In Australia, the process for obtaining civil justice for personal injury is by an award of damages through successful civil litigation. Redress schemes may provide a suitable alternative to civil litigation for some or even many claimants, but they do not offer monetary payments in the form of compensatory damages obtained through civil litigation.
In considering possible reforms to civil litigation systems, we have focused on the issues that appear to be particularly difficult for survivors. In focusing on issues of particular significance for survivors, it may be possible to improve the capacity of the civil litigation systems to provide justice to survivors and in a manner at least comparable to that of other injured persons.
Limitation periods are a significant, sometimes insurmountable, barrier to survivors pursuing civil litigation. Given what we know about the average length of time that victims of child sexual abuse take to disclose their abuse, standard limitation periods are fairly clearly inadequate for survivors. Options for reform are to remove limitation periods for actions relating to child sexual abuse altogether or to substantially extend them. There is also an issue as to whether any changes should apply prospectively only or retrospectively. The Exposure Draft for the Limitation of Actions Amendment (Criminal Child Abuse) Bill 2014 (Vic), released on 24 October 2014 by the Victorian Department of Justice, would remove limitation periods altogether, including retrospectively. If limitation periods are removed altogether, defendants may be required to defend proceedings without evidence that would have been available to them previously and in circumstances where the trial could not be fair. If limitation periods are removed altogether, an option is to include provision for the courts to stay proceedings for reasons of unfairness to the defendant.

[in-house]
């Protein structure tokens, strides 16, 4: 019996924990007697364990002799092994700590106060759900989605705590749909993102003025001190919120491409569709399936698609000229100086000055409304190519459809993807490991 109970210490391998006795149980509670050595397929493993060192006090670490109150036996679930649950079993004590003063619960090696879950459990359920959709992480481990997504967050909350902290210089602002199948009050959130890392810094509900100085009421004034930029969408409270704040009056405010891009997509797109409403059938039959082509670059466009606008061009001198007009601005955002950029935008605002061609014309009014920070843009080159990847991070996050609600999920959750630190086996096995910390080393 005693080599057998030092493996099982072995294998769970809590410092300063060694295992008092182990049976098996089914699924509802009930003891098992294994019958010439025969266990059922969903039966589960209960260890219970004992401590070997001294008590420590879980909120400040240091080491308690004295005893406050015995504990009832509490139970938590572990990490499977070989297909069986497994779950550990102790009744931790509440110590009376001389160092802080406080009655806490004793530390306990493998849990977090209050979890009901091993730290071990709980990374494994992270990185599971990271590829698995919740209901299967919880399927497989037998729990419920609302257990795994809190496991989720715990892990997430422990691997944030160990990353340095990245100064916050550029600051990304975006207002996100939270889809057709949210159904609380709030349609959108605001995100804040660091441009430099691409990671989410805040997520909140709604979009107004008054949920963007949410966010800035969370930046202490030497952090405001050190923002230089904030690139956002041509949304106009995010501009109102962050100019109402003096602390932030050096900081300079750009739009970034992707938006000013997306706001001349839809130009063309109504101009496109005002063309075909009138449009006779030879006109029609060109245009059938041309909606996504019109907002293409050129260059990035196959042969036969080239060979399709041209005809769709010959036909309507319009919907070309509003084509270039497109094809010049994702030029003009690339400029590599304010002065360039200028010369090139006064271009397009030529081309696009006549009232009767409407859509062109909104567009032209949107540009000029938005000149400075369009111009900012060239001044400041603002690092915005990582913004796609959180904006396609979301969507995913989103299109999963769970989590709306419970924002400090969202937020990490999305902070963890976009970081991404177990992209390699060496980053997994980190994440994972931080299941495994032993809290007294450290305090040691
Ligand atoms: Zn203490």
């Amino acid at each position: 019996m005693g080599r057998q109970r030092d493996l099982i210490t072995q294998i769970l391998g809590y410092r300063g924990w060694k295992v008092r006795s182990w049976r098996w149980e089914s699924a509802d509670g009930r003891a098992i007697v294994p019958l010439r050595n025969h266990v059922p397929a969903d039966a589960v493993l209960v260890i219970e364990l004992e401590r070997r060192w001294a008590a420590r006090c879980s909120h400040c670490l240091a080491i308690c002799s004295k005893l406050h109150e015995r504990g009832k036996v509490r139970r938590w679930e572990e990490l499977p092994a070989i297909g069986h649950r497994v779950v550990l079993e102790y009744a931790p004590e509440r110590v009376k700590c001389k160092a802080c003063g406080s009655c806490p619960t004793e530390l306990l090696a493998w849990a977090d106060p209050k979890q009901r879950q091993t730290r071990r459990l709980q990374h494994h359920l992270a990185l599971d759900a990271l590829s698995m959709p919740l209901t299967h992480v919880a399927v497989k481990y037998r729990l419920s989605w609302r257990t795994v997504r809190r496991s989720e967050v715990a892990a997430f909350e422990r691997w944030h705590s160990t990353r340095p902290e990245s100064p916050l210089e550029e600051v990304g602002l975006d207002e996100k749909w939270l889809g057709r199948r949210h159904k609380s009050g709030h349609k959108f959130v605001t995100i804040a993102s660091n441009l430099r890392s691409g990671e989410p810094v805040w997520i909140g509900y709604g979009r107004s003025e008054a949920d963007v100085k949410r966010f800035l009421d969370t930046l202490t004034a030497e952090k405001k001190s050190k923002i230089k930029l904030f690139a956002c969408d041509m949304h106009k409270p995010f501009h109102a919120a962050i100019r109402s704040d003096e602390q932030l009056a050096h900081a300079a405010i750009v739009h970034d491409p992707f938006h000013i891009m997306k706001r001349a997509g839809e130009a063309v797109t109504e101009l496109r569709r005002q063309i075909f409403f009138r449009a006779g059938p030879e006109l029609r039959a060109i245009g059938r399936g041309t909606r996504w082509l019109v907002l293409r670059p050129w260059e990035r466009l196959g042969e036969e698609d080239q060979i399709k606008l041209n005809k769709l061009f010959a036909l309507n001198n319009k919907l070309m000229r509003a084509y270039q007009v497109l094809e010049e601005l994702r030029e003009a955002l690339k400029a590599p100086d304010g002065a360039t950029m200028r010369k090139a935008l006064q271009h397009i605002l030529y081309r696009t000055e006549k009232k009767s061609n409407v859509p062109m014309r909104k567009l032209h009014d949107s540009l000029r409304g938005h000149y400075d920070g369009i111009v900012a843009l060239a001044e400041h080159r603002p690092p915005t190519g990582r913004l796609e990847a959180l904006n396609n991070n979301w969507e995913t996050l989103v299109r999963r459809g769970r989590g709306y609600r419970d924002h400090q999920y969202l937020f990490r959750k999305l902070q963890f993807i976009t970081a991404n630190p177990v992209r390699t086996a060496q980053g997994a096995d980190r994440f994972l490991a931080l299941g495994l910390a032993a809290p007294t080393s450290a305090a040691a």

Duty of institutions
A survivor will have a clear cause of action against the individual perpetrator or perpetrators of the abuse in the intentional tort of battery. Causes of action against an institution are considerably more difficult. Difficulties arise because civil litigation against the institution seeks to have the institution found liable for the deliberate criminal conduct of another person. The legal bases for institutional liability for abuse currently available in Australia are:
- an action in negligence involving breach by the institution of a duty of care owed to the child. It will require proof of the existence of the duty and its breach; and that the breach caused the damage. The duty is a duty to take reasonable care. What is ‘reasonable’ is determined by reference to the standards applying at the time the duty is alleged to have been breached
- vicarious liability of the institution for torts committed by its employees while acting in the course of their employment. In Australia, this liability has been limited to apply only to the acts of ‘employees’ and it is unclear in Australian law when child sexual abuse might be found to have occurred ‘in the course of employment’
- an action for breach of the institution’s non-delegable duty to ensure that a third party takes reasonable care to prevent harm. This is a duty to ensure that reasonable care is taken by others. It is somewhat similar to vicarious liability, but it applies to the acts of independent contractors rather than employees. It is not clear that a non-delegable duty will extend to liability for the criminal acts of the third party. The leading Australian case, New South Wales v Lepore, decided by the High Court in 2003, has left the law on vicarious liability and non-delegable duties in a somewhat uncertain state. Courts in Canada and the United Kingdom have adopted considerably broader approaches to finding institutions liable for institutional child sexual abuse.
Options for reform include:
- imposing an absolute liability on institutions so that institutions would be liable for the abuse regardless of any steps they had taken to prevent it
- imposing liability on institutions, unless the institution proves that it took reasonable precautions to prevent the abuse. There is also an issue as to whether any changes should apply prospectively only or retrospectively.
Identifying a proper defendant